The Ambassador in France (Dunn) to the Department of State1
1704. Last evening I had a good 45-min talk with Schuman. He was in a relaxed forthcoming and confident mood which permitted me to cover a series of questions as indicated below and in subsequent tels.2
Schuman is heartened by Adenauer’s sincere determination to reach an early and just solution. He said he had proposed to Chancellor that elections be postponed for 2 months during which time status quo continues and there would be no new developments (i.e. new parties wld not be admitted). He said Adenauer wanted to consult in Bonn re this matter and that he, Schuman, expects to hear from the Chancellor within a week or so. Ger delegation in Council of Eur re Saar did not worry him. He said that question still must obtain two-thirds favorable vote in permanent comite before being placed on the agenda. Schuman does not believe such a vote will be forthcoming.
He stressed his views that if any settlement is to be achieved the broad framework thereof must be agreed by end of year lest Saar become an issue in Ger 1953 electoral campaign.
In view of slight difference in what Beaumarchais had told us re the economic prob and that Adenauer had told Donnelly, I queried Schuman on this point. He said that he and the Chancellor had not discussed the details of the econ settlement. He did not seem to be particularly concerned with them in that he said that they are not urgent, for once the gen framework of a settlement is determined [Page 1435]the econ probs shld not be too difficult. He confirmed that on both the French and German sides econ experts are presently preparing studies in order to submit recommendations to the Chancellor and to himself. These groups he said are working separately and he believes that the French team will submit to him their recommendations within a few weeks.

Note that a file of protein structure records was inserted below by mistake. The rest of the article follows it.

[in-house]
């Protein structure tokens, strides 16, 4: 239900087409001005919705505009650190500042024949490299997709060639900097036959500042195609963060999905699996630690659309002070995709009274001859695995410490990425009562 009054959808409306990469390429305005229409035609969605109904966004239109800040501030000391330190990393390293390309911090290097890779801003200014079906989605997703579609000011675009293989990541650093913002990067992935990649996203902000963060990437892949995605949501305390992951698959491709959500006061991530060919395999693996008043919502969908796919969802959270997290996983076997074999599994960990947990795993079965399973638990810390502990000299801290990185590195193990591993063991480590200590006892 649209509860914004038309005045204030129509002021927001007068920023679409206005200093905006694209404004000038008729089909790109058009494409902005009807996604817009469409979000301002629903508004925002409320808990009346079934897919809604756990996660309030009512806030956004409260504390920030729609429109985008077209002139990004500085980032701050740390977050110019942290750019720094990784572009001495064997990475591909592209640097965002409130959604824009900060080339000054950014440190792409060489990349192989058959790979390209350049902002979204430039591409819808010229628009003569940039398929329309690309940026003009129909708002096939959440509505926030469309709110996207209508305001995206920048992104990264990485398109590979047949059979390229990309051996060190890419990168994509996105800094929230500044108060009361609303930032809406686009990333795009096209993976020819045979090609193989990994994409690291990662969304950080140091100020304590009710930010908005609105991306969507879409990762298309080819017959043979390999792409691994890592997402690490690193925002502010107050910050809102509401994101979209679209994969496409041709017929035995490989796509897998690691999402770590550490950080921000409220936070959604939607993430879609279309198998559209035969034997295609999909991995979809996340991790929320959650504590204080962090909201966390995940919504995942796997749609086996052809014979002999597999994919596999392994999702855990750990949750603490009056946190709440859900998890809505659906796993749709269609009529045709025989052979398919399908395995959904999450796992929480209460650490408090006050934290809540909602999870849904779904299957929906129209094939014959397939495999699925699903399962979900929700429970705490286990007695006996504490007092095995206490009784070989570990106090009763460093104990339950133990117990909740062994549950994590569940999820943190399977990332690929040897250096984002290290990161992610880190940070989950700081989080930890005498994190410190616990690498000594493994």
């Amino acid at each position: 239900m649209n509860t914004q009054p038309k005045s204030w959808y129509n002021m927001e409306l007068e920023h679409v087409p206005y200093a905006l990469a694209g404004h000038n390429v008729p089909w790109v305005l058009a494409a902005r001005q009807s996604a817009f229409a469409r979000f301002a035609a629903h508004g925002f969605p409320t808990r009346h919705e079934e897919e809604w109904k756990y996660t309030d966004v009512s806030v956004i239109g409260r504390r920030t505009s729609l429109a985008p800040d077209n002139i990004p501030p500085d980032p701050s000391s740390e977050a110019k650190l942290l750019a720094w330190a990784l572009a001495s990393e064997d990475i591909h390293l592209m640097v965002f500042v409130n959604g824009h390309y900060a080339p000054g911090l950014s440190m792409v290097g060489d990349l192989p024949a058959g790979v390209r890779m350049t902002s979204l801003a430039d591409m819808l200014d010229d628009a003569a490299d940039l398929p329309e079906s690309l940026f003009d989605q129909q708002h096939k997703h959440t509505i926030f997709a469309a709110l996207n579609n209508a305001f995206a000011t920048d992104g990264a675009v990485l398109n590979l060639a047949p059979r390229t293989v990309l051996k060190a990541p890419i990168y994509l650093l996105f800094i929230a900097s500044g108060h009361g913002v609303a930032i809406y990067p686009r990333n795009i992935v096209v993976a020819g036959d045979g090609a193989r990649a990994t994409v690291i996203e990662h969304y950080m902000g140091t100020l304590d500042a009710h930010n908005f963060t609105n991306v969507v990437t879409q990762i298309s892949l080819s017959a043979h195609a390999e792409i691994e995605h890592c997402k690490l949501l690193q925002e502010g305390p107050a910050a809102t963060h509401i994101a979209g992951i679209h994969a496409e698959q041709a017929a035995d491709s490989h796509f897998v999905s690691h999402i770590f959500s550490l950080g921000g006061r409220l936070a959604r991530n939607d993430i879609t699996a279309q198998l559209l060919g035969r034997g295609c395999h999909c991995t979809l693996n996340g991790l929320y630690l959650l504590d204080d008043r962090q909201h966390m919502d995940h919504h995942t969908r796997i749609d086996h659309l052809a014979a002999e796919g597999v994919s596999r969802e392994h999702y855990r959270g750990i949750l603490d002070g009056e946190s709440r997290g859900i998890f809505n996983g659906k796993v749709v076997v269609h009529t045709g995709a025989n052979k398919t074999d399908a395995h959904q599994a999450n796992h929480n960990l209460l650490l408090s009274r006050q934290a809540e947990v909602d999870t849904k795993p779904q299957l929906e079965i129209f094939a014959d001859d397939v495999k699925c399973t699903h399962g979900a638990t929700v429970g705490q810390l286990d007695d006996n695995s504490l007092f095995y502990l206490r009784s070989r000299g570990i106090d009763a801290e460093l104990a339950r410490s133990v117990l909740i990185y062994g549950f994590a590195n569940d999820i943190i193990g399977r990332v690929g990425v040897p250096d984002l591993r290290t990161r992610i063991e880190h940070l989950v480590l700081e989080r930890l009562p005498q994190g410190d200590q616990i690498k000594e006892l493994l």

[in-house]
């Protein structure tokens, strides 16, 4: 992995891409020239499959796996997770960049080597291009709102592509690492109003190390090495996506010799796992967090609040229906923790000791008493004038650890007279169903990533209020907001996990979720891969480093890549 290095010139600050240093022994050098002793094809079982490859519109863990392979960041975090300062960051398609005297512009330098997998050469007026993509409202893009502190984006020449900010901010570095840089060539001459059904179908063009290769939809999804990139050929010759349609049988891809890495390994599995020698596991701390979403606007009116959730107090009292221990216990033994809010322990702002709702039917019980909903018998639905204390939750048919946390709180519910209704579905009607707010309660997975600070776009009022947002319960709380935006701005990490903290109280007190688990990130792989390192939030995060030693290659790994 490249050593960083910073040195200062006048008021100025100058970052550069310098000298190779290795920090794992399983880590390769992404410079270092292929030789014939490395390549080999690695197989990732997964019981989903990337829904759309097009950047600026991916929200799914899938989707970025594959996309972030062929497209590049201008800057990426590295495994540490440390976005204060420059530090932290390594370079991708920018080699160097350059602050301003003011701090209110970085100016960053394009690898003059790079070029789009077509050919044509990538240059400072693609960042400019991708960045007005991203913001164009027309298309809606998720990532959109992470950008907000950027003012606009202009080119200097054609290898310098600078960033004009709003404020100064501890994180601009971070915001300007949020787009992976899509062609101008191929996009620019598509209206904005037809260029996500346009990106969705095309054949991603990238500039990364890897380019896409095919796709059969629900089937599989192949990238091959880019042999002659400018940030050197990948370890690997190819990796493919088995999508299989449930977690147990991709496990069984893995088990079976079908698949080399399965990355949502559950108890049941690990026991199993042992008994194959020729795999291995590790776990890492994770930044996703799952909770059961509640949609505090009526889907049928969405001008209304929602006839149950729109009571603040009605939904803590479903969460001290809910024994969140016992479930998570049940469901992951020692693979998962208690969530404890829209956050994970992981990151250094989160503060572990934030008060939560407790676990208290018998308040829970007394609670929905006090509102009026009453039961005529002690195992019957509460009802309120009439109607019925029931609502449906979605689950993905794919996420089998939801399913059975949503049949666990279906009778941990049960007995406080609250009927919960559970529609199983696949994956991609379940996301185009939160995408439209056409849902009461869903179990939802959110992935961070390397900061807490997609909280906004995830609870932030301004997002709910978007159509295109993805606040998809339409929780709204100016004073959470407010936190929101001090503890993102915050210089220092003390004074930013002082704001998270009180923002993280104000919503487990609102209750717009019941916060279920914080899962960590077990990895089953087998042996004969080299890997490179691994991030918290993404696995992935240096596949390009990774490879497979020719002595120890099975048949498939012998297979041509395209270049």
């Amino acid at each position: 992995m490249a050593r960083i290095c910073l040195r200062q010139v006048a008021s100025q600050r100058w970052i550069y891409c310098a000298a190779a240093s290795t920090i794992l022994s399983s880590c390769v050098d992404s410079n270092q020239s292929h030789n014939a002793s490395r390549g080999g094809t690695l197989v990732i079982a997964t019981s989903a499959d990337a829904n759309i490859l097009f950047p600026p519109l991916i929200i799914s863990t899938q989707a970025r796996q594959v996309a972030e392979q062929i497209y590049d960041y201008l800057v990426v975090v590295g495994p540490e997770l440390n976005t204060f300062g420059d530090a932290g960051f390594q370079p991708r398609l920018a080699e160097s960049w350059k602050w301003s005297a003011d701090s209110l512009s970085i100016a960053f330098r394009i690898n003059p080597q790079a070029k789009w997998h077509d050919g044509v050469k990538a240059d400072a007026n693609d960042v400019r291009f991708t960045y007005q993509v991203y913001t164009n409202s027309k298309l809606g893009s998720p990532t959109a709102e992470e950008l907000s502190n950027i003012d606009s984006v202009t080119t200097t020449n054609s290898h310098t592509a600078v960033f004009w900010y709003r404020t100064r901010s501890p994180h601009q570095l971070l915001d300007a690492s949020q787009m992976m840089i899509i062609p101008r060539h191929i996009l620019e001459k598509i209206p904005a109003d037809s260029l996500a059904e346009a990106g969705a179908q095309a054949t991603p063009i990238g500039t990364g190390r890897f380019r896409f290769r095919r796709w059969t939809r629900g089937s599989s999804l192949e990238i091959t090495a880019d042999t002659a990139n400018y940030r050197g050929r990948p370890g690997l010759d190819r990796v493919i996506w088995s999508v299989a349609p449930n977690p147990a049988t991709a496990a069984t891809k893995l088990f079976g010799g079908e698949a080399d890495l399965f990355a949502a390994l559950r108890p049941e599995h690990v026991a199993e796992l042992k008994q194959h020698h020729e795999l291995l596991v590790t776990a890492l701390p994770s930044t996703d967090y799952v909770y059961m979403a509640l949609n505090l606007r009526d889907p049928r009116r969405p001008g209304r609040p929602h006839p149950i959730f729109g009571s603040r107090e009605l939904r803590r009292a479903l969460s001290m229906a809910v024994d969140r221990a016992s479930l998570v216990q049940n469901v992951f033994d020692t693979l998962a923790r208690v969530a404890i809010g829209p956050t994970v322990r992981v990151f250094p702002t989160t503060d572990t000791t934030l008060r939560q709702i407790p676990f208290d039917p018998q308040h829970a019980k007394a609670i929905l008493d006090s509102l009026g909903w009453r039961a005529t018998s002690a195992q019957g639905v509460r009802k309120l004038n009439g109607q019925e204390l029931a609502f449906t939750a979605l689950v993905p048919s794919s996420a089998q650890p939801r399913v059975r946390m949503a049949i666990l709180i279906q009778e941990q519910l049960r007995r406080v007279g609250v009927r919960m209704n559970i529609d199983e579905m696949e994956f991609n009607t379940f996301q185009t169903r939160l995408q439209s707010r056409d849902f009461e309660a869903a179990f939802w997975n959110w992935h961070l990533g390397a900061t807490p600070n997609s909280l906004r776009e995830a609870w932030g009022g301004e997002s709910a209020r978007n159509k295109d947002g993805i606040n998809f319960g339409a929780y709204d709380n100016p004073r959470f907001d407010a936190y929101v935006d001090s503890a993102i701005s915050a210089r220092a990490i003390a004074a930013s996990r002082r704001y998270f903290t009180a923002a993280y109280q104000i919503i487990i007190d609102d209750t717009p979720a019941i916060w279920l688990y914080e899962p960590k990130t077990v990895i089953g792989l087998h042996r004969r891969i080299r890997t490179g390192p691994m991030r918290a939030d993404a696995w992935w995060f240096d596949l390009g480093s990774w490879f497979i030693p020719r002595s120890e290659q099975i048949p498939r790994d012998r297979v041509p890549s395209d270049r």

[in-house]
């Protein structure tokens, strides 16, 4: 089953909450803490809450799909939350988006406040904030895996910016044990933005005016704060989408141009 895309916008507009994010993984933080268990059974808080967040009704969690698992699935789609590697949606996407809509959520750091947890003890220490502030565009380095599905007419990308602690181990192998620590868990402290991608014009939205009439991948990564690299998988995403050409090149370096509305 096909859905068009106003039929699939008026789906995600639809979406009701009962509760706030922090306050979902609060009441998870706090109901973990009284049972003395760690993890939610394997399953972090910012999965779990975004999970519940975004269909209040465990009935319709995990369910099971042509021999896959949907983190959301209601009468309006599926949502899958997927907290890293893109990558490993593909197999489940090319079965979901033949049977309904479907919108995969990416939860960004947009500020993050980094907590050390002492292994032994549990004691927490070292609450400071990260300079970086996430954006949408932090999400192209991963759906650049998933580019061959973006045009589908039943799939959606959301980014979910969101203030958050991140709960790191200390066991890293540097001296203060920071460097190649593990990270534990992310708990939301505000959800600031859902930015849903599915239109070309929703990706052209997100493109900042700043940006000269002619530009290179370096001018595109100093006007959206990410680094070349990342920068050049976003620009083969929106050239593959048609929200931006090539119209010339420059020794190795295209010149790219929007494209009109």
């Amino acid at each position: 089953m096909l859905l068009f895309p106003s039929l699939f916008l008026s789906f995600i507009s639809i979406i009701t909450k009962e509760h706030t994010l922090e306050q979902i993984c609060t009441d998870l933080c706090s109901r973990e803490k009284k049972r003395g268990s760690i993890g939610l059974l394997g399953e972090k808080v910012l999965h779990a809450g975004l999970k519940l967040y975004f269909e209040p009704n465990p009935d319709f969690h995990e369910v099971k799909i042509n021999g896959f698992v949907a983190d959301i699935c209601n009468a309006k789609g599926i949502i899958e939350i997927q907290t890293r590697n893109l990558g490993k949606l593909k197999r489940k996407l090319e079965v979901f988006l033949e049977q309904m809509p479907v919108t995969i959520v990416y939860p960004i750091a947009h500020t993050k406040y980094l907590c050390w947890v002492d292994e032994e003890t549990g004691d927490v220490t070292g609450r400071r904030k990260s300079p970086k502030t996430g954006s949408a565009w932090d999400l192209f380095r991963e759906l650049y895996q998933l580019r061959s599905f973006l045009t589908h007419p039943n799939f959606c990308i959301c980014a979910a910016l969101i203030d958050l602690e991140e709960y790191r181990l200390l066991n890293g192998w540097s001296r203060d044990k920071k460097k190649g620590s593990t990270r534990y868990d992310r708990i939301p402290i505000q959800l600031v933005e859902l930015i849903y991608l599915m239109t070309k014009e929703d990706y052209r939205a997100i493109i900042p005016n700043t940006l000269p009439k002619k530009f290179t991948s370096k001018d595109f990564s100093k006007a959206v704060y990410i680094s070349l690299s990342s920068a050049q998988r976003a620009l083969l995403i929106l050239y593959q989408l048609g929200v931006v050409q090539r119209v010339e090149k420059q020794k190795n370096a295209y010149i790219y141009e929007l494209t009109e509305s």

Re his own position there he said that he felt greatly strengthened by the fact that the FonAffs Comm of Council of Republic had last week heard his report on his discussions with Adenauer and that they had unanimously expressed their approval and support of his actions. This he said was particularly gratifying in that he considered Council of Republic to be much more conservative and keenly interested in Saar question than the Lower House.